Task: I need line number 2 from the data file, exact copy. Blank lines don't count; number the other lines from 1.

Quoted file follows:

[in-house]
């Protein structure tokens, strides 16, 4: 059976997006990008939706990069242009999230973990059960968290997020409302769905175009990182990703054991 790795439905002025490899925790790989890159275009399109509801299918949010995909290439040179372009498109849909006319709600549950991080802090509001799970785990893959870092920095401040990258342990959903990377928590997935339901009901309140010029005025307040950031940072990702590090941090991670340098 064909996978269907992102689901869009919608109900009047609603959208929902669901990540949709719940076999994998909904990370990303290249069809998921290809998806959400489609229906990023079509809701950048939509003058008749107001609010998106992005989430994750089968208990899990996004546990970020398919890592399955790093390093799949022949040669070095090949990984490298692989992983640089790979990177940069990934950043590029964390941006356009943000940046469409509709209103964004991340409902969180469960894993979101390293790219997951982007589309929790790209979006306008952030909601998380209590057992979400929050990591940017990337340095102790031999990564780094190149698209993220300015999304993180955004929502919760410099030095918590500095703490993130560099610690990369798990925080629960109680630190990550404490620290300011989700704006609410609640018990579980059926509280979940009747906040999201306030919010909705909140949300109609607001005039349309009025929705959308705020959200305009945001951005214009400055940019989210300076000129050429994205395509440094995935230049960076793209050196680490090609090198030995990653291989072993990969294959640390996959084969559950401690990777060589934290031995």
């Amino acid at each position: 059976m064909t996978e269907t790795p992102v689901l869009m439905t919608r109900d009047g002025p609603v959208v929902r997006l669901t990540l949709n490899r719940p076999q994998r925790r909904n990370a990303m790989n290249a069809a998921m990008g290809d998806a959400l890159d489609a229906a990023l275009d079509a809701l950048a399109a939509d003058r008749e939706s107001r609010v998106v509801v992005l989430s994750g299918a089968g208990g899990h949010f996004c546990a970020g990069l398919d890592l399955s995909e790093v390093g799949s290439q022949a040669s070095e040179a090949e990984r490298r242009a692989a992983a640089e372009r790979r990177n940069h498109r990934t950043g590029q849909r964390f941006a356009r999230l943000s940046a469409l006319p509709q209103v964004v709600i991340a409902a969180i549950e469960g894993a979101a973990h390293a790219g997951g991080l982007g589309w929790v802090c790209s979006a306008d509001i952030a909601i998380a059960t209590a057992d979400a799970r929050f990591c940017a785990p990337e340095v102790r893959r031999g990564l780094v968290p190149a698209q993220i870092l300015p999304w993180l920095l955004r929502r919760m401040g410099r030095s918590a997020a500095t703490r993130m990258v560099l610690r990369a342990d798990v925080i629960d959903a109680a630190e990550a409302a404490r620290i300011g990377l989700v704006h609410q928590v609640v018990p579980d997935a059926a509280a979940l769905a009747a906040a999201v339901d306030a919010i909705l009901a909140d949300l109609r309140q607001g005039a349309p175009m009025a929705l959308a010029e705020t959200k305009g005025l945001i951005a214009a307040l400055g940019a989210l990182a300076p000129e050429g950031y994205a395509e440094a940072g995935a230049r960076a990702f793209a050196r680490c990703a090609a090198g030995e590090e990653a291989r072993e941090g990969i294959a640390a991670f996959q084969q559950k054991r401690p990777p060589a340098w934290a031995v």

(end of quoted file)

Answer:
């Protein structure tokens, strides 16, 4: 059976997006990008939706990069242009999230973990059960968290997020409302769905175009990182990703054991 790795439905002025490899925790790989890159275009399109509801299918949010995909290439040179372009498109849909006319709600549950991080802090509001799970785990893959870092920095401040990258342990959903990377928590997935339901009901309140010029005025307040950031940072990702590090941090991670340098 064909996978269907992102689901869009919608109900009047609603959208929902669901990540949709719940076999994998909904990370990303290249069809998921290809998806959400489609229906990023079509809701950048939509003058008749107001609010998106992005989430994750089968208990899990996004546990970020398919890592399955790093390093799949022949040669070095090949990984490298692989992983640089790979990177940069990934950043590029964390941006356009943000940046469409509709209103964004991340409902969180469960894993979101390293790219997951982007589309929790790209979006306008952030909601998380209590057992979400929050990591940017990337340095102790031999990564780094190149698209993220300015999304993180955004929502919760410099030095918590500095703490993130560099610690990369798990925080629960109680630190990550404490620290300011989700704006609410609640018990579980059926509280979940009747906040999201306030919010909705909140949300109609607001005039349309009025929705959308705020959200305009945001951005214009400055940019989210300076000129050429994205395509440094995935230049960076793209050196680490090609090198030995990653291989072993990969294959640390996959084969559950401690990777060589934290031995």